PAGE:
Bestselling author Barbara Kingsolver returns with her first nonfiction narrative that will open your eyes in a hundred new ways to an old truth: You are what you eat.
"As the U.S. population made an unprecedented mad dash for the Sun Belt, one carload of us paddled against the tide, heading for the Promised Land where water falls from the sky and green stuff grows all around. We were about to begin the adventure of realigning our lives with our food chain.
"Naturally, our first stop was to buy junk food and fossil fuel..."
Hang on for the ride: With characteristic poetry and pluck, Barbara Kingsolver and her family sweep readers along on their journey away from the industrial-food pipeline to a rural life in which they vow to buy only food raised in their own neighborhood, grow it themselves, or learn to live without it. Their good-humored search yields surprising discoveries about turkey sex life and overly zealous zucchini plants, en route to a food culture that's better for the neighborhood and also better on the table. Part memoir, part journalistic investigation, Animal, Vegetable, Miracle makes a passionate case for putting the kitchen back at the center of family life and diversified farms at the center of the American diet.
"This is the story of a year in which we made every attempt to feed ourselves animals and vegetables whose provenance we really knew . . . and of how our family was changed by our first year of deliberately eating food produced from the same place where we worked, went to school, loved our neighbors, drank the water, and breathed the air."
This story about good food begins in a quick-stop convenience market. It was our family's last day in Arizona, where I'd lived half my life and raised two kids for the whole of theirs. Now we were moving away forever, taking our nostalgic inventory of the things we would never see again: the bush where the roadrunner built a nest and fed lizards to her weird-looking babies; the tree Camille crashed into learning to ride a bike; the exact spot where Lily touched a dead snake. Our driveway was just the first tributary on a memory river sweeping us out.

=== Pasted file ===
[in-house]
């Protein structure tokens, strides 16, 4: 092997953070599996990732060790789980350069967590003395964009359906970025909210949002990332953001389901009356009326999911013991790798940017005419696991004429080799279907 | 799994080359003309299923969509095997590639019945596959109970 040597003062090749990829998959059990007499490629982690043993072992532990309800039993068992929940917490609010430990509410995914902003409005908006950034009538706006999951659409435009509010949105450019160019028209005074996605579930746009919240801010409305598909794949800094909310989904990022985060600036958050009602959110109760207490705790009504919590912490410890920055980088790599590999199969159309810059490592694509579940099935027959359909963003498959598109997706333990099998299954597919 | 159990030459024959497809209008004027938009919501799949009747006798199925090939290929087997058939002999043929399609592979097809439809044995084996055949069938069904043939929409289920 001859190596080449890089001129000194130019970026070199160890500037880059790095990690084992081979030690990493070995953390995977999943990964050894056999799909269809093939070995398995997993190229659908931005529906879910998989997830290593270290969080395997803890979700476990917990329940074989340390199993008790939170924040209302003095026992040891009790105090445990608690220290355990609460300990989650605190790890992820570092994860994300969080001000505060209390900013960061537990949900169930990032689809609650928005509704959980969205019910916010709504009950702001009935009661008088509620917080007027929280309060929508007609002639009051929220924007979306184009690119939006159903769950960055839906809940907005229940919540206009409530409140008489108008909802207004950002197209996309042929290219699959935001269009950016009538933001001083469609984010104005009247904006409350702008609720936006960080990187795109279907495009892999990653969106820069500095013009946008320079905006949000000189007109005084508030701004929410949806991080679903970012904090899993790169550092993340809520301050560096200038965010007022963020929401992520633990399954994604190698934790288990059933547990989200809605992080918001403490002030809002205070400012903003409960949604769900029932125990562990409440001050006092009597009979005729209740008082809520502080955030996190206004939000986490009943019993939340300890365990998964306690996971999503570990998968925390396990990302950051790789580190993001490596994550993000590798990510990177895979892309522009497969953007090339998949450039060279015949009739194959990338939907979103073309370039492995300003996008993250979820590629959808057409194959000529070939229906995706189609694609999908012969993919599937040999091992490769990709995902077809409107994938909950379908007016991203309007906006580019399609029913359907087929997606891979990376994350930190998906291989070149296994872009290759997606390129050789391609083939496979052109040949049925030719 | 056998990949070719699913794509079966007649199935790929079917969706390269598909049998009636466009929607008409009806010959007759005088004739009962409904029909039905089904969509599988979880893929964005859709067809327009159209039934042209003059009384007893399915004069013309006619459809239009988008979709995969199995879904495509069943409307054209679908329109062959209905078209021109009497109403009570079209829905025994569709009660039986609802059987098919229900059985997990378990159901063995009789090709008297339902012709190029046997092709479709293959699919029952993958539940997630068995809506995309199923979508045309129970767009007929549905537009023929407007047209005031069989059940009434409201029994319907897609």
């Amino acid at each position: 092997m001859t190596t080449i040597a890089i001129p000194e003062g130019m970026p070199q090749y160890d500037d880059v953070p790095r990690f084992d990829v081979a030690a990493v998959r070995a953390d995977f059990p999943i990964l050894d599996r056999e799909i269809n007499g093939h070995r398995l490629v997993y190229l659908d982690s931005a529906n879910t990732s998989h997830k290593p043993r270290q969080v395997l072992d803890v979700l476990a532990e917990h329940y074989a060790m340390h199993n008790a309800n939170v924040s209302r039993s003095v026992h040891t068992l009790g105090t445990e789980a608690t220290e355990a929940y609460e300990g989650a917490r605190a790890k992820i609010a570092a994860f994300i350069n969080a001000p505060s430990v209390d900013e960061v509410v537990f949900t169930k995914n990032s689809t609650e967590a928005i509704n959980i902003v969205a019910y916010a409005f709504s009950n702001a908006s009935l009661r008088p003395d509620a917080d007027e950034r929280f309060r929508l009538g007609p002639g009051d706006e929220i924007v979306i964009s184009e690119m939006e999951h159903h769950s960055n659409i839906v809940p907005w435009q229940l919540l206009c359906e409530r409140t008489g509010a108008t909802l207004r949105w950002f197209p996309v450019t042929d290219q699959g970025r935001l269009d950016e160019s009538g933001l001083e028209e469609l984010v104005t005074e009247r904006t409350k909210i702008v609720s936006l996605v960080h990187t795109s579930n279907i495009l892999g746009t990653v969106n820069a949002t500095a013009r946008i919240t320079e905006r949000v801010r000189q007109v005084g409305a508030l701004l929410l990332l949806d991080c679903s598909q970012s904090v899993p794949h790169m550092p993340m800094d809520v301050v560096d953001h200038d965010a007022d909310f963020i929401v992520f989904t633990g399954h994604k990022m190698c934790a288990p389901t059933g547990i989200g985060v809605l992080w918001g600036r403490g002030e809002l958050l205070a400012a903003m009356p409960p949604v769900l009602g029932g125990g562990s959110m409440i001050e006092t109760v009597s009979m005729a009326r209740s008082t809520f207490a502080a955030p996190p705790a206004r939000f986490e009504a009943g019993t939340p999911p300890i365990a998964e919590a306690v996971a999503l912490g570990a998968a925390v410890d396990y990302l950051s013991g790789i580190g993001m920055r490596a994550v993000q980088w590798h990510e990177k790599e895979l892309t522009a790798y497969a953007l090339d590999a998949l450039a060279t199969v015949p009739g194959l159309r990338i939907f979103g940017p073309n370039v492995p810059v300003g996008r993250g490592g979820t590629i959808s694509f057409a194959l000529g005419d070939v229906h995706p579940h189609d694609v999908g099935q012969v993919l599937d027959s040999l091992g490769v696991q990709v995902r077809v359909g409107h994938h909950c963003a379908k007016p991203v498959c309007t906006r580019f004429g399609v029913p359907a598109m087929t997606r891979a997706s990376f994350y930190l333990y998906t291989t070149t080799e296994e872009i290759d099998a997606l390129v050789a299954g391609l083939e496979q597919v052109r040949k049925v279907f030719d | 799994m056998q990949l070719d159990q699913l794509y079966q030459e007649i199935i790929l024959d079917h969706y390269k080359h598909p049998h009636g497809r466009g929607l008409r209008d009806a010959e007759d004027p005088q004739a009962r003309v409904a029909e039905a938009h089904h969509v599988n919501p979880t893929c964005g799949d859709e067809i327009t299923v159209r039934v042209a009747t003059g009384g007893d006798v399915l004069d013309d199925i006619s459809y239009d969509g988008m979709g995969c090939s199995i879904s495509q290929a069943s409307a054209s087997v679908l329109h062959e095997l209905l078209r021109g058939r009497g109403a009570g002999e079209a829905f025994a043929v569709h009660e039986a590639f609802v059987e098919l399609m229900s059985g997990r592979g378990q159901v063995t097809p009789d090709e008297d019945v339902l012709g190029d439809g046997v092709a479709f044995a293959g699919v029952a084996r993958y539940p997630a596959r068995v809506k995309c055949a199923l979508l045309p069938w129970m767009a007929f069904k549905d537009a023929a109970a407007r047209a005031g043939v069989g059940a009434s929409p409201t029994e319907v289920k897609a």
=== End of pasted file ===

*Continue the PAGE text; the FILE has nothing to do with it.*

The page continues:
One person's picture postcard is someone else's normal. This was the landscape whose every face we knew: giant saguaro cacti, coyotes, mountains, the wicked sun reflecting off bare gravel. We were leaving it now in one of its uglier moments, which made good-bye easier, but also seemed like a cheap shotlike ending a romance right when your partner has really bad bed hair. The desert that day ...
Animal, Vegetable, Miracle is to food as Bill Bryson's books are to travel - accessible and likely to appeal to a far wider audience than most of their genre. The one or two reviewers who criticize the book on the basis that supermarket organic foods cost too much for real people on real budgets seem to be missing the point. Not once in the year do the Kingsolver family buy a bijou package of overpriced organic vegetables from a supermarket. Instead they eschew the supermarket in favor of seeking out locally grown foods, usually grown by themselves or bought from local farmers markets - and save money in the process.
(Reviewed by BookBrowse Review Team).
Full Review (1153 words).
Did you know?
If you liked Animal, Vegetable, Miracle, try these:
Provocative, incisive, and as enjoyable as a juicy, grass-fed burger, An Economist Gets Lunch will influence what you'll choose to eat today and how we're going to feed the world tomorrow.
Proulx's first work of nonfiction in more than twenty years, Bird Cloud is the story of designing and constructing her dream house. It is also an enthralling natural history and archaeology of the region, and a family history, going back to nineteenth-century Mississippi riverboat captains and Canadian settlers.
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